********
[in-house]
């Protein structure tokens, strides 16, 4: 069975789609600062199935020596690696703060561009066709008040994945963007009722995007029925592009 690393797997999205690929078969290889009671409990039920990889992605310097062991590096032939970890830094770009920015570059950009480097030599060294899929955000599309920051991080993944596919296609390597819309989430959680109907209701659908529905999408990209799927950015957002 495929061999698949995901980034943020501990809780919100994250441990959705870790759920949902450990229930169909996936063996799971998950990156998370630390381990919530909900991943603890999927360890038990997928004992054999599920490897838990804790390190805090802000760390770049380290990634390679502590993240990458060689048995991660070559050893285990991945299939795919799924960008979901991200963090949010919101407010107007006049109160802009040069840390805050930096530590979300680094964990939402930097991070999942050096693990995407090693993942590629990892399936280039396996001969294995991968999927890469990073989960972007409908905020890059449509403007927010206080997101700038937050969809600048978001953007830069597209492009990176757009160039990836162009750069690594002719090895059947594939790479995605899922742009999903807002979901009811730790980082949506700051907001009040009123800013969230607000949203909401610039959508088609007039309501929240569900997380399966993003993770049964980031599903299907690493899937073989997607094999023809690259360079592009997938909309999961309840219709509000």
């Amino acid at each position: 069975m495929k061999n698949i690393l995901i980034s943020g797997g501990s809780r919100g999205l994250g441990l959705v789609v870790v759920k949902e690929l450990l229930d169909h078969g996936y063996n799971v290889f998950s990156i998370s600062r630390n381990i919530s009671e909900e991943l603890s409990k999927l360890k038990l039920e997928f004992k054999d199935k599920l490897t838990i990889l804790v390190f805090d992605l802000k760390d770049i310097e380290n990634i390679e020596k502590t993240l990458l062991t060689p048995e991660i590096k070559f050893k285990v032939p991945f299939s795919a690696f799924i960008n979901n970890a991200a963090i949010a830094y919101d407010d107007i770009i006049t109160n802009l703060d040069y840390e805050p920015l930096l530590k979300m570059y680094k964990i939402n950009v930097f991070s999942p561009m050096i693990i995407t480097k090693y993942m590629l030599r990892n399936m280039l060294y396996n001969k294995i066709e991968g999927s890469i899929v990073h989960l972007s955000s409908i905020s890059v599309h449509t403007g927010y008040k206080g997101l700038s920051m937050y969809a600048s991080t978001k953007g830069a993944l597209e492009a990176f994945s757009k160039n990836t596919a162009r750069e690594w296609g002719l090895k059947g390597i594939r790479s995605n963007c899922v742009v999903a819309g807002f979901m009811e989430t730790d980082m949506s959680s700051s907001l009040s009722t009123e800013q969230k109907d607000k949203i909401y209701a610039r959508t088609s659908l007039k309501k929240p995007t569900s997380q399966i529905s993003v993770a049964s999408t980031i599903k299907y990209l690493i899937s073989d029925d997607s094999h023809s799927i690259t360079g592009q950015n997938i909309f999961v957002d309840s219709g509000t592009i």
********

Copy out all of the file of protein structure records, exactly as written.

[in-house]
């Protein structure tokens, strides 16, 4: 069975789609600062199935020596690696703060561009066709008040994945963007009722995007029925592009 690393797997999205690929078969290889009671409990039920990889992605310097062991590096032939970890830094770009920015570059950009480097030599060294899929955000599309920051991080993944596919296609390597819309989430959680109907209701659908529905999408990209799927950015957002 495929061999698949995901980034943020501990809780919100994250441990959705870790759920949902450990229930169909996936063996799971998950990156998370630390381990919530909900991943603890999927360890038990997928004992054999599920490897838990804790390190805090802000760390770049380290990634390679502590993240990458060689048995991660070559050893285990991945299939795919799924960008979901991200963090949010919101407010107007006049109160802009040069840390805050930096530590979300680094964990939402930097991070999942050096693990995407090693993942590629990892399936280039396996001969294995991968999927890469990073989960972007409908905020890059449509403007927010206080997101700038937050969809600048978001953007830069597209492009990176757009160039990836162009750069690594002719090895059947594939790479995605899922742009999903807002979901009811730790980082949506700051907001009040009123800013969230607000949203909401610039959508088609007039309501929240569900997380399966993003993770049964980031599903299907690493899937073989997607094999023809690259360079592009997938909309999961309840219709509000």
């Amino acid at each position: 069975m495929k061999n698949i690393l995901i980034s943020g797997g501990s809780r919100g999205l994250g441990l959705v789609v870790v759920k949902e690929l450990l229930d169909h078969g996936y063996n799971v290889f998950s990156i998370s600062r630390n381990i919530s009671e909900e991943l603890s409990k999927l360890k038990l039920e997928f004992k054999d199935k599920l490897t838990i990889l804790v390190f805090d992605l802000k760390d770049i310097e380290n990634i390679e020596k502590t993240l990458l062991t060689p048995e991660i590096k070559f050893k285990v032939p991945f299939s795919a690696f799924i960008n979901n970890a991200a963090i949010a830094y919101d407010d107007i770009i006049t109160n802009l703060d040069y840390e805050p920015l930096l530590k979300m570059y680094k964990i939402n950009v930097f991070s999942p561009m050096i693990i995407t480097k090693y993942m590629l030599r990892n399936m280039l060294y396996n001969k294995i066709e991968g999927s890469i899929v990073h989960l972007s955000s409908i905020s890059v599309h449509t403007g927010y008040k206080g997101l700038s920051m937050y969809a600048s991080t978001k953007g830069a993944l597209e492009a990176f994945s757009k160039n990836t596919a162009r750069e690594w296609g002719l090895k059947g390597i594939r790479s995605n963007c899922v742009v999903a819309g807002f979901m009811e989430t730790d980082m949506s959680s700051s907001l009040s009722t009123e800013q969230k109907d607000k949203i909401y209701a610039r959508t088609s659908l007039k309501k929240p995007t569900s997380q399966i529905s993003v993770a049964s999408t980031i599903k299907y990209l690493i899937s073989d029925d997607s094999h023809s799927i690259t360079g592009q950015n997938i909309f999961v957002d309840s219709g509000t592009i």